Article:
Trailing and twining, climbing and clambering, a variety of succulent vines have showy flowers and unusual foliage. Some hail from tropical and subtropical climates and are kept as exotic houseplants. Others have interesting, modified leaves that function as water storage.
Wax plant, also called Hindu rope and honey plant (Hoya carnosa) grows in U.S. Department of Agriculture zones 9 through 11. In its native habitat, wax plant can clamber more than 20 feet. Potted and grown indoors, however, it trails only 2 to 4 feet.
Clusters of fragrant, pinkish-white flowers bloom in late spring to early summer and have a dark red star at their centers. Fleshy, glossy green leaves up to 3 inches long cloak the trailing stems.
String of Hearts
Other common names for string of hearts (Ceropegia woodii, syn. Ceropegia linearis woodii, USDA zones 10 and 11) include chain of hearts, hearts on a string, sweetheart vine and rosary vine. Like the wax plant, it is in the milkweed family.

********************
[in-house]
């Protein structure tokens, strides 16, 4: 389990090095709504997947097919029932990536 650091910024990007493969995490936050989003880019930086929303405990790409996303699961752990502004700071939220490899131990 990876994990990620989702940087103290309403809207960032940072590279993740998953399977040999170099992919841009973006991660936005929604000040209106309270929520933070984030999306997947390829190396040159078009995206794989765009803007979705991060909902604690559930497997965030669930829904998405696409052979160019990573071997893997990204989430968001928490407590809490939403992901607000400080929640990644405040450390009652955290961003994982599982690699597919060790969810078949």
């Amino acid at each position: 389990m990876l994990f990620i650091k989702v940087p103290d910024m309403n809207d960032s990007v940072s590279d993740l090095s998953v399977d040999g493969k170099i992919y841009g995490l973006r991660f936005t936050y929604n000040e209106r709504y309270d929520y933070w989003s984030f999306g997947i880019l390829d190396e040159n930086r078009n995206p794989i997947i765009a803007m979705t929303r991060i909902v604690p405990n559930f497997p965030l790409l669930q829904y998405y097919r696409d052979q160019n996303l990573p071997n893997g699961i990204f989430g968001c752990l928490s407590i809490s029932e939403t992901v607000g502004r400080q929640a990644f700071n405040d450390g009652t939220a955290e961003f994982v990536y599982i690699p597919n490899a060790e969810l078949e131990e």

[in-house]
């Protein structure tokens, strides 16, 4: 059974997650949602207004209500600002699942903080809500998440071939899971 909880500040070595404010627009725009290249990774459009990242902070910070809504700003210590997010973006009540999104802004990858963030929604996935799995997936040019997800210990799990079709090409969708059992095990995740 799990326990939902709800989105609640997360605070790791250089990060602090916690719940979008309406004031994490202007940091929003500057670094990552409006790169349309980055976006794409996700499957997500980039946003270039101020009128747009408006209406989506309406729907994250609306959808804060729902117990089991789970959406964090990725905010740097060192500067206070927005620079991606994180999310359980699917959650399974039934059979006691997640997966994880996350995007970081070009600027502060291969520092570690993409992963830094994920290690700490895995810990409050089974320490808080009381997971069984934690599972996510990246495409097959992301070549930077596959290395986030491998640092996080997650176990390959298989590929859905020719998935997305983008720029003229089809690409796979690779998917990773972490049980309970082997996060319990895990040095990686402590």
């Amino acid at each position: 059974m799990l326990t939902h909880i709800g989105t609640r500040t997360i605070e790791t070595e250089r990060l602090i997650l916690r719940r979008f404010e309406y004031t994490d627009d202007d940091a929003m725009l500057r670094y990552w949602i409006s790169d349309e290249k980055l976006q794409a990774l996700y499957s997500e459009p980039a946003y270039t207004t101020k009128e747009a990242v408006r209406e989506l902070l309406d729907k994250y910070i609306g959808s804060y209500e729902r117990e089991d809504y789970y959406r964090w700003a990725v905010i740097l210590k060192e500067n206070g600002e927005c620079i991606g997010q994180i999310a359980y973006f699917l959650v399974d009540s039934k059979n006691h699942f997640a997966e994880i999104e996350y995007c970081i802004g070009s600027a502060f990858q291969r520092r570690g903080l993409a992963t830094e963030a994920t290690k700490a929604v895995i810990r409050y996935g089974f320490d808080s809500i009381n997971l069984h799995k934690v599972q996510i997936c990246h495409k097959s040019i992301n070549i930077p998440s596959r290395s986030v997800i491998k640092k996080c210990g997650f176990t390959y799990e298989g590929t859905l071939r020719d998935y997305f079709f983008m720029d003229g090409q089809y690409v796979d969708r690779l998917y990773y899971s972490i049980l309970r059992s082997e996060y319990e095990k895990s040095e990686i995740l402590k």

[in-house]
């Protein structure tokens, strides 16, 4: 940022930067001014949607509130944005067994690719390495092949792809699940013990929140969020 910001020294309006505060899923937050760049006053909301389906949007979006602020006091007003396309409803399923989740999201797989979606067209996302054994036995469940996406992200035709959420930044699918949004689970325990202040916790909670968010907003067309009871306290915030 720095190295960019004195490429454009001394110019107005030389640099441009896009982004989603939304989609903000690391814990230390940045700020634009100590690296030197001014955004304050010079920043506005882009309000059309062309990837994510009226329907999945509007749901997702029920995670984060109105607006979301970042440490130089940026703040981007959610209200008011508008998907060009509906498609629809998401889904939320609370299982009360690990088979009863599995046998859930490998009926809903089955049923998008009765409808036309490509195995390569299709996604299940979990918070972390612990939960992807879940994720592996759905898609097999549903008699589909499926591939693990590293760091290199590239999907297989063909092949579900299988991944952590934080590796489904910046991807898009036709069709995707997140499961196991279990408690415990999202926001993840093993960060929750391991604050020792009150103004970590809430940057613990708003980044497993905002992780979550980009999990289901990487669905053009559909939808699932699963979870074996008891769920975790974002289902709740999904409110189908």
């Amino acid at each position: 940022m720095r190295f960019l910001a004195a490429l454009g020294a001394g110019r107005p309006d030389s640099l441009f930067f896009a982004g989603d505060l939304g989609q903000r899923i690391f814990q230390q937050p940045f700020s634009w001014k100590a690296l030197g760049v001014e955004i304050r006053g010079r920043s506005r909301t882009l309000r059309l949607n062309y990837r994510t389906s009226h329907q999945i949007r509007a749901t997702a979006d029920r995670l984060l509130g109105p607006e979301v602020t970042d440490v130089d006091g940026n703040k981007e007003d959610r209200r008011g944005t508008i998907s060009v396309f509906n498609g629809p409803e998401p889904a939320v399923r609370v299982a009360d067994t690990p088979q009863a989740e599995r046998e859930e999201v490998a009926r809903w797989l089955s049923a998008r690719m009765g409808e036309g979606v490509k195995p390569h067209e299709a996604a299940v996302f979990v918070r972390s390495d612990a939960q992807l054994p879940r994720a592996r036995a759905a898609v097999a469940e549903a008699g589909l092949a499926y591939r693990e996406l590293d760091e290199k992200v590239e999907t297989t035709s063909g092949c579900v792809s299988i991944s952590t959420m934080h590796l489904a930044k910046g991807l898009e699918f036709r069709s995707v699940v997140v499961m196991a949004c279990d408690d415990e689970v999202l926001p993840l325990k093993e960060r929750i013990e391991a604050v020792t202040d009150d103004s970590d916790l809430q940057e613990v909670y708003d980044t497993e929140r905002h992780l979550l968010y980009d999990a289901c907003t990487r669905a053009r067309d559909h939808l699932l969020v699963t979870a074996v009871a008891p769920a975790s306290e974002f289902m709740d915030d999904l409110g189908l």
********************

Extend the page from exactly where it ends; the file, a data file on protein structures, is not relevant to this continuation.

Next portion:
Grown for its small, mottled, heart-shaped leaves, string of hearts also has tubular pink flowers from late summer to early fall. In a hanging basket, its stems trail from 1 to 3 feet. The long stems can also be trained upon a small trellis or topiary form.
Also known as donkey's tail, burro's tail (Sedum morganianum, USDA zones 10 and 11) has stems sheathed in succulent clusters of blue-green to lime green modified leaves which allow the plant to store water. A drought tolerant, low-maintenance container plant, in six to eight years its stems can become 4 feet long.
String of Pearls
String of pearls or bead plant (Senecio rowleyanus, USDA zones 10 and 11) is another succulent vine whose pea-shaped leaves are adapted for water storage. Its trailing habit, up to 2 to 3 feet, makes string of pearls a smart choice for hanging baskets.
With fragrant 1/4-inch white blooms in the summer that smell like cinnamon, string of pearls is part of the aster family.